Lots of times when I’m working my way through a regular day I have to interact with lots of people with whom I’m not particularly close. Everyone on the planet faces this. There are hundreds of people we come into contact with every day and we are not intimately connected to all of them, or even to most of them.
I have discovered that when I’m dealing with people who are strangers, or acquaintances, or even casual friends that I have a mask I put on. I call it my “old Gary” mask. I’m really familiar with it because it’s the person I used to be. I can put this mask on at work or in a crowd and unless you were paying close attention you’d never pick up on it. You might think “He seems fine”, unless you talk to me at one of those moments when my mind is off somewhere else and I forget to answer you. I swear I’m not being rude, I‘ve just stepped out for a moment.
There is a danger to this behavior. It is really easy to fall back into the old familiar patterns. The problem is I’m not entirely happy about that old me. He was too cynical for one thing. He didn’t always listen and he was a bit of a “know it all”. Don’t get me wrong the old me wasn’t a total ass, but there I things I’d like to do better.
The problem is I know this old guy so well I can inhabit the mask without thinking about it. I can be there without actually being there. Over the last several months I’ve been inwardly focused. I’ve been there in body, but my mind and my spirit have been wondering who knows where searching for who knows what. Sometimes, perhaps too often, I’ve slipped on the mask with the people who can see the difference and that doesn’t work.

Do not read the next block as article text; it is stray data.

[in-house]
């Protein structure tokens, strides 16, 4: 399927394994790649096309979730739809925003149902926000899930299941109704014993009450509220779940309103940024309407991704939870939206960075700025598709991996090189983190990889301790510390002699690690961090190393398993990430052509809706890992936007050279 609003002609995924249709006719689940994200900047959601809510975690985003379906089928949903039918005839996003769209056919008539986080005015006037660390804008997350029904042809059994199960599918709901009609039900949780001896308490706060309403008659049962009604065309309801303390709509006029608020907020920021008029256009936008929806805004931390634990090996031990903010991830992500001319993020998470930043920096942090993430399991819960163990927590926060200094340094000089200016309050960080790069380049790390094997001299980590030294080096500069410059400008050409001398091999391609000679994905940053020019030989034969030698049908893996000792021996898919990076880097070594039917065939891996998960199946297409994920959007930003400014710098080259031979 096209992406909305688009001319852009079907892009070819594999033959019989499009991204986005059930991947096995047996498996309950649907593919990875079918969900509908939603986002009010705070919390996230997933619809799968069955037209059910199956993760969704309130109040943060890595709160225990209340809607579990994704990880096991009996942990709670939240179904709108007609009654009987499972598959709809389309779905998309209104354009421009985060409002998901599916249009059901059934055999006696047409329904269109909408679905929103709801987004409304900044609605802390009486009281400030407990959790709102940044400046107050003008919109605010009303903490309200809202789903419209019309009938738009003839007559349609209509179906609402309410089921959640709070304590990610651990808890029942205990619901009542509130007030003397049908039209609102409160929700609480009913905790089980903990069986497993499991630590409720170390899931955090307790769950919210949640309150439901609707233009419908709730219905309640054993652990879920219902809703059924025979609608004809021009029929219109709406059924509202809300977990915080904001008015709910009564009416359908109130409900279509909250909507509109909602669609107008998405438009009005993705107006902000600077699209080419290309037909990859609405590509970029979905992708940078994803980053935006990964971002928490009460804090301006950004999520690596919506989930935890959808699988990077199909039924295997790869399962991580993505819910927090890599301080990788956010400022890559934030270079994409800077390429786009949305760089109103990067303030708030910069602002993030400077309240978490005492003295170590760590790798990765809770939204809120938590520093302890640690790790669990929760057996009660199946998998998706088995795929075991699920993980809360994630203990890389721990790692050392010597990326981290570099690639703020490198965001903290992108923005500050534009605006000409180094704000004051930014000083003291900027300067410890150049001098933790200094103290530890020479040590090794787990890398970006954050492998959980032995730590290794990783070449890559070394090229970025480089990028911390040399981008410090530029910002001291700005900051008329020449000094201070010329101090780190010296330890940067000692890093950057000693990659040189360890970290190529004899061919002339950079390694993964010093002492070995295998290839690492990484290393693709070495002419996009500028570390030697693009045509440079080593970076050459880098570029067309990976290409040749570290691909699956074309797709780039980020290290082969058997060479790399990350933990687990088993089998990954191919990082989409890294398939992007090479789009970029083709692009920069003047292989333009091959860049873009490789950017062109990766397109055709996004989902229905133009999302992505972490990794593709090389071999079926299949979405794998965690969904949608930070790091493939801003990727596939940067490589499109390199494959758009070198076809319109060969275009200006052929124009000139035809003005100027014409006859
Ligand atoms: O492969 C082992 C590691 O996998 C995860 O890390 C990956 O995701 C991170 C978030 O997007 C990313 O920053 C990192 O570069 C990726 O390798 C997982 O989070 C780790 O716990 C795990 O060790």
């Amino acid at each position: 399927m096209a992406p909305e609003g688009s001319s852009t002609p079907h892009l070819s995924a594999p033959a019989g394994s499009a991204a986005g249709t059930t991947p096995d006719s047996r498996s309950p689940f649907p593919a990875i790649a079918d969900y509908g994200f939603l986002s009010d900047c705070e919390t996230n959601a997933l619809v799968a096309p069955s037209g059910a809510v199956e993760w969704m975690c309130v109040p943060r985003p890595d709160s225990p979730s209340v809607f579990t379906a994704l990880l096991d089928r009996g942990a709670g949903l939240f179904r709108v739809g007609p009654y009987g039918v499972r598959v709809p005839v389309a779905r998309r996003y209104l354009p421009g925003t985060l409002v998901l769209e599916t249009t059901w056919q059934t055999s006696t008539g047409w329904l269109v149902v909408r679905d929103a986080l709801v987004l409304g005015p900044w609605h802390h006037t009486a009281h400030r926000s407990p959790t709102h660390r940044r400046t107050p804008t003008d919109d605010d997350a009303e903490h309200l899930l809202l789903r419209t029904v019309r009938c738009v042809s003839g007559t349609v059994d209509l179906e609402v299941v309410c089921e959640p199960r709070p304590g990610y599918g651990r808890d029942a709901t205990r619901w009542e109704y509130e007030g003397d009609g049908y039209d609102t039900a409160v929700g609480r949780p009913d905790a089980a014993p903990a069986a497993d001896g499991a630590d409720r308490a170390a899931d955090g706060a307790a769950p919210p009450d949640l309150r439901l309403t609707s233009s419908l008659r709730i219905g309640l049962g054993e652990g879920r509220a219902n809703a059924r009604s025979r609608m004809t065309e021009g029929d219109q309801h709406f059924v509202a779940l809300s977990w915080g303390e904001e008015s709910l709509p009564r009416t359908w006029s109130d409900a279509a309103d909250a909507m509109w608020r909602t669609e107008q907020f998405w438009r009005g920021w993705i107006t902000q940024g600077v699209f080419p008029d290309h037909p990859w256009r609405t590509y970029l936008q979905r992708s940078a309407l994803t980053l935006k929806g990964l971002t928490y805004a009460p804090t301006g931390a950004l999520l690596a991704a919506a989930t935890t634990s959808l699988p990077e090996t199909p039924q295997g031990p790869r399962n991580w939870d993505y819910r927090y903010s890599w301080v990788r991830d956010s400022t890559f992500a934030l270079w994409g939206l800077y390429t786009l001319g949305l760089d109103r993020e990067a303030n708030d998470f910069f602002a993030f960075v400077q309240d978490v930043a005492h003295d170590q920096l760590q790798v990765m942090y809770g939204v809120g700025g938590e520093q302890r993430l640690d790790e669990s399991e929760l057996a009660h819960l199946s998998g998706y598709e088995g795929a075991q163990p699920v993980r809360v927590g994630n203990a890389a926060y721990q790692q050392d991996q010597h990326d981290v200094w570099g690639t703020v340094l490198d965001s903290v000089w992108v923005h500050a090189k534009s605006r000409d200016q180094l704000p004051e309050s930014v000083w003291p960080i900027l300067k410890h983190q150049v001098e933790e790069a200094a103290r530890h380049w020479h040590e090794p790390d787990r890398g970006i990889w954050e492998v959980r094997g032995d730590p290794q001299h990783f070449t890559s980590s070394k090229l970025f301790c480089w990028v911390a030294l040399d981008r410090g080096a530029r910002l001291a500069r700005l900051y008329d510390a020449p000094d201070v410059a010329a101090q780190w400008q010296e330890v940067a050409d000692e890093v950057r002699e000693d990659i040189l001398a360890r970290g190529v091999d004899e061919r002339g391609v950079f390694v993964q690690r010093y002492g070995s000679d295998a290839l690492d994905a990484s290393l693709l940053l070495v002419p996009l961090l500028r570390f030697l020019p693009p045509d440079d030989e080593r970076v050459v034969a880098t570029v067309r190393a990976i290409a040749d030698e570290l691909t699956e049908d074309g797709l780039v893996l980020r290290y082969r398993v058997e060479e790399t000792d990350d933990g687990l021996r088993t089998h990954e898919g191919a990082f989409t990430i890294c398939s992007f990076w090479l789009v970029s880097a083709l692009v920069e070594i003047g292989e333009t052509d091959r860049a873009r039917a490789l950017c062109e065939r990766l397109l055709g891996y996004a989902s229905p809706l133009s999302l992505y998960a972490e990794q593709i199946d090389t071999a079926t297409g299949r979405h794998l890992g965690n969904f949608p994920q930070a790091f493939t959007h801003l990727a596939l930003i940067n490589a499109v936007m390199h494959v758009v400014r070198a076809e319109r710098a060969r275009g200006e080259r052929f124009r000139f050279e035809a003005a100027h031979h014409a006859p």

So I will try to be the new me with my family and close friends, but sometimes that’s hard because I’m still discovering who that guy is. One thing I’ve been working on the last couple of weeks is engaging. It starts with listening and processing what the person you are interacting with is saying and then sharing from the heart. It’s about being there, overcoming distractions and focusing.
One of the comforting things about Compassionate Friends meetings is I never put on my mask there. I can just be me, the real me, the now me. No one there really knew the “before me” anyway, and since we all share the same affliction, a broken heart, a wounded family and a saddened soul, we share an intimacy that might not make sense to others.
I also need to give thanks to Kev this morning. He helped me work this out. I started writing to him in my letter file and in about five or ten minutes the confused feeling I’ve been having started to make more sense.